John Medeski, playing host for a three-night “Invitation” series at Gesù, an intimate, acoustically pristine theater located beneath a 150-year-old stone church, showed off several variations of his rangy musical palette. And none involved his best-known band, Medeski Martin & Wood.
For night one, performed “for your listening pleasure,” as he joked, Medeski focused on the Hammond B3 and connected with guitarist Marc Ribot and drummer JT Lewis. The three mostly dug into jazz-funk grooves, turning in an offbeat version of Steppenwolf’s “Sookie Sookie” and bolstering Horace Silver’s “Strollin’” with an extended trading-fours section. Medeski’s wildly imaginative approach to keyboards made a good match with Ribot’s bent six-string declarations, spiked with jazz and pop references, including a quick quote of Miles Davis’s “Four.”
New Orleans-ish grooves were at the heart of Medeski’s set for the second night, with his Mad Skillet group, featuring guitarist Will Bernard, drummer Julian Addison, and Kirk Joseph, a founder of the Dirty Dozen Brass Band, who enhanced his tuba sound with wah-wah, distortion, and other effects. Sun Ra’s “Golden Lady” was a highlight. For night three of the run, Medeski faced off with a pair of drummers: MMW bandmate Billy Martin and Mark Guiliana. Wielding a bottomless supply of keyboards, percussion instruments, electronic effects, and other audio devices, the trio turned in a long, practically nonstop set of bracing electroacoustic improv.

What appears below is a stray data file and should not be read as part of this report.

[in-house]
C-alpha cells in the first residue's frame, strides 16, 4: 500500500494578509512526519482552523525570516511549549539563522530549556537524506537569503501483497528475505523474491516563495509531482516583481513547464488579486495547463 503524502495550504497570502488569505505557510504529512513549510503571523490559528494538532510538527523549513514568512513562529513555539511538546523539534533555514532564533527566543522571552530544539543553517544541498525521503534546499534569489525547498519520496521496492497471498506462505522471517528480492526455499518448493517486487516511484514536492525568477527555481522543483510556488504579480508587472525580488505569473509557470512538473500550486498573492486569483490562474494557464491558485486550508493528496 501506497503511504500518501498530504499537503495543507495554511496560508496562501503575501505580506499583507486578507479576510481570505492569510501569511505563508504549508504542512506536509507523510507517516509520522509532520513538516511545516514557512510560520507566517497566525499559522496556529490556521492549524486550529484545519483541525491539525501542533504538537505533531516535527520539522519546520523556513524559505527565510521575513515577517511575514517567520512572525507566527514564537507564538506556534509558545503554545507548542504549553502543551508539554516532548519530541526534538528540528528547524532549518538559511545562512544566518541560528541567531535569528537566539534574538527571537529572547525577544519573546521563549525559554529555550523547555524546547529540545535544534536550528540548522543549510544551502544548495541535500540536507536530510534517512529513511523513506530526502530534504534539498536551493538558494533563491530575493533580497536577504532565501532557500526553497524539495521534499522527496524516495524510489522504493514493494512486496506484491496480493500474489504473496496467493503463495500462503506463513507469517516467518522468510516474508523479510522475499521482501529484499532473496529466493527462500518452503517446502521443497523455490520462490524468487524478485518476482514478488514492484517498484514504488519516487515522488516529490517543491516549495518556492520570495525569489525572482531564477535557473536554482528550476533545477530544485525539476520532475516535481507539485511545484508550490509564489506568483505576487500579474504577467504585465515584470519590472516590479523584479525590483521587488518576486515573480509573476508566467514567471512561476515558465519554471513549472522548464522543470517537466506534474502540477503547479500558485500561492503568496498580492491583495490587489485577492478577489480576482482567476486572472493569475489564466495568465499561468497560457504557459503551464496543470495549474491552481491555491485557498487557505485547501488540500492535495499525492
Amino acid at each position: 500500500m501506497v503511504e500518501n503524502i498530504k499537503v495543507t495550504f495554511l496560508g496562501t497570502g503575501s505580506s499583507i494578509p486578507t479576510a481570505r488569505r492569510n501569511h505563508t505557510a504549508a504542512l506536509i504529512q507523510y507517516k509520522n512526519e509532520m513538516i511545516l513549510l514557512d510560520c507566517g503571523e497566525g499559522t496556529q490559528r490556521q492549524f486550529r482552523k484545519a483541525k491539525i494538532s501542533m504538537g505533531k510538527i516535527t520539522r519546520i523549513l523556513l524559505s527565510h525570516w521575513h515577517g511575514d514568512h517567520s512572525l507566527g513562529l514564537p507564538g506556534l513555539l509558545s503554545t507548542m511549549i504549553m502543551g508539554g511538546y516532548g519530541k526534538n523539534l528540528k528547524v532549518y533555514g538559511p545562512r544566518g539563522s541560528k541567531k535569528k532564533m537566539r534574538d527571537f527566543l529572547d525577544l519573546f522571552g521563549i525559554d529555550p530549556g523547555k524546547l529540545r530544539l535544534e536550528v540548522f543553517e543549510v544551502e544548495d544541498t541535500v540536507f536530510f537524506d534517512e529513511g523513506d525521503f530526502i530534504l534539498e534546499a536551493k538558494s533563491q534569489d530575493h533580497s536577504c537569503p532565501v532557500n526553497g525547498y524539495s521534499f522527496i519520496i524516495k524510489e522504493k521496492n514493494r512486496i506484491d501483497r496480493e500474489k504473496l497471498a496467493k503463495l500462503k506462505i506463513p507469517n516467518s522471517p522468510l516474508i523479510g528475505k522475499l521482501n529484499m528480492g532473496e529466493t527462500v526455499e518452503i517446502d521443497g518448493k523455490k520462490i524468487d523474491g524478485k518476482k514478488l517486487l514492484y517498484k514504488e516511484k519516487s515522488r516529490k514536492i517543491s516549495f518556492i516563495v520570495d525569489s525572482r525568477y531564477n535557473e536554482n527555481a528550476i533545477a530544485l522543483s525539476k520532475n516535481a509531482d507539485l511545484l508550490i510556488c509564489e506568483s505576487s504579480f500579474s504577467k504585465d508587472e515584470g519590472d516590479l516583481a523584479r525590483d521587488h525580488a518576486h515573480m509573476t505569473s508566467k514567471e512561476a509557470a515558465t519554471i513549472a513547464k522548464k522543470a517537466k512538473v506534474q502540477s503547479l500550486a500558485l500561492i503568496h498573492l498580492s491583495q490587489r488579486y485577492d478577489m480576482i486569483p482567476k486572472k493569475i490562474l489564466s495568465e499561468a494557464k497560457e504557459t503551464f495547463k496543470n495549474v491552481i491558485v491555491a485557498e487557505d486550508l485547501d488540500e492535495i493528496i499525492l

Medeski’s Invitation series was just the first of three at this year’s festival; the second, curated by Guiliana, overlapped with Medeski’s for this one evening. The following night, Guiliana presented his Beat Music project with guest keyboardist Bigyuki, whose classical training and extensive vocabulary melded perfectly with Guiliana’s sensibilities, fusing elements of jazz, classical, hip-hop, soul, rock, and electronica. Jeff Taylor’s distinctive vocals added yet another dimension to the dynamic set. Guiliana closed out his series with his compelling Jazz Quartet (bassist Chris Morrissey, saxophonist Jason Rigby, pianist Fabian Almazan) and guest vocalist Gretchen Parlato. The set included “inter-are” (off last year’s Jersey), the new “GP” (working title)—on which Parlato’s wordless vocals added the quality of an ineffable instrument—and “What Does a Lion Say,” a gorgeous new ballad by Morrissey featuring lyrics by Parlato and capturing the fleeting pre-speech moment of childhood. Amazingly, this was only Parlato’s first sit-in with the band—look out for future collaborations.